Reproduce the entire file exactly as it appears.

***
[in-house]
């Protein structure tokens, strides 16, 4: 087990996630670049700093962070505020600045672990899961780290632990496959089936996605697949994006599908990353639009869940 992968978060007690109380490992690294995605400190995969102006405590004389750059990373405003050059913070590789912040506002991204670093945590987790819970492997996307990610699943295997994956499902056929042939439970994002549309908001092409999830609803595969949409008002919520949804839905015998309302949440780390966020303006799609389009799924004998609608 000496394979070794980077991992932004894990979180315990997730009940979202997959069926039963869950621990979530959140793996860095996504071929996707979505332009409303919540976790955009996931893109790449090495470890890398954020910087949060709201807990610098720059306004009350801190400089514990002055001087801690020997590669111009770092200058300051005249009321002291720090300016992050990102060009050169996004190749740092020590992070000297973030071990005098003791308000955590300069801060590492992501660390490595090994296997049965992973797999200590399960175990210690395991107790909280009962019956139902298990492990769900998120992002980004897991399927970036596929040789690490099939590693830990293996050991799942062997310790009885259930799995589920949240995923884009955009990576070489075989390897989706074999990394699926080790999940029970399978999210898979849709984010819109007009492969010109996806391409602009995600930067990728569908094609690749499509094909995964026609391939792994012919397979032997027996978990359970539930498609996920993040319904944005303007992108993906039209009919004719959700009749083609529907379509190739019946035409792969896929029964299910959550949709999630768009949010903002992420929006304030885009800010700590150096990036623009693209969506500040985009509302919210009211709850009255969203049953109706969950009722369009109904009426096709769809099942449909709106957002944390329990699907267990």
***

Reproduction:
[in-house]
């Protein structure tokens, strides 16, 4: 087990996630670049700093962070505020600045672990899961780290632990496959089936996605697949994006599908990353639009869940 992968978060007690109380490992690294995605400190995969102006405590004389750059990373405003050059913070590789912040506002991204670093945590987790819970492997996307990610699943295997994956499902056929042939439970994002549309908001092409999830609803595969949409008002919520949804839905015998309302949440780390966020303006799609389009799924004998609608 000496394979070794980077991992932004894990979180315990997730009940979202997959069926039963869950621990979530959140793996860095996504071929996707979505332009409303919540976790955009996931893109790449090495470890890398954020910087949060709201807990610098720059306004009350801190400089514990002055001087801690020997590669111009770092200058300051005249009321002291720090300016992050990102060009050169996004190749740092020590992070000297973030071990005098003791308000955590300069801060590492992501660390490595090994296997049965992973797999200590399960175990210690395991107790909280009962019956139902298990492990769900998120992002980004897991399927970036596929040789690490099939590693830990293996050991799942062997310790009885259930799995589920949240995923884009955009990576070489075989390897989706074999990394699926080790999940029970399978999210898979849709984010819109007009492969010109996806391409602009995600930067990728569908094609690749499509094909995964026609391939792994012919397979032997027996978990359970539930498609996920993040319904944005303007992108993906039209009919004719959700009749083609529907379509190739019946035409792969896929029964299910959550949709999630768009949010903002992420929006304030885009800010700590150096990036623009693209969506500040985009509302919210009211709850009255969203049953109706969950009722369009109904009426096709769809099942449909709106957002944390329990699907267990």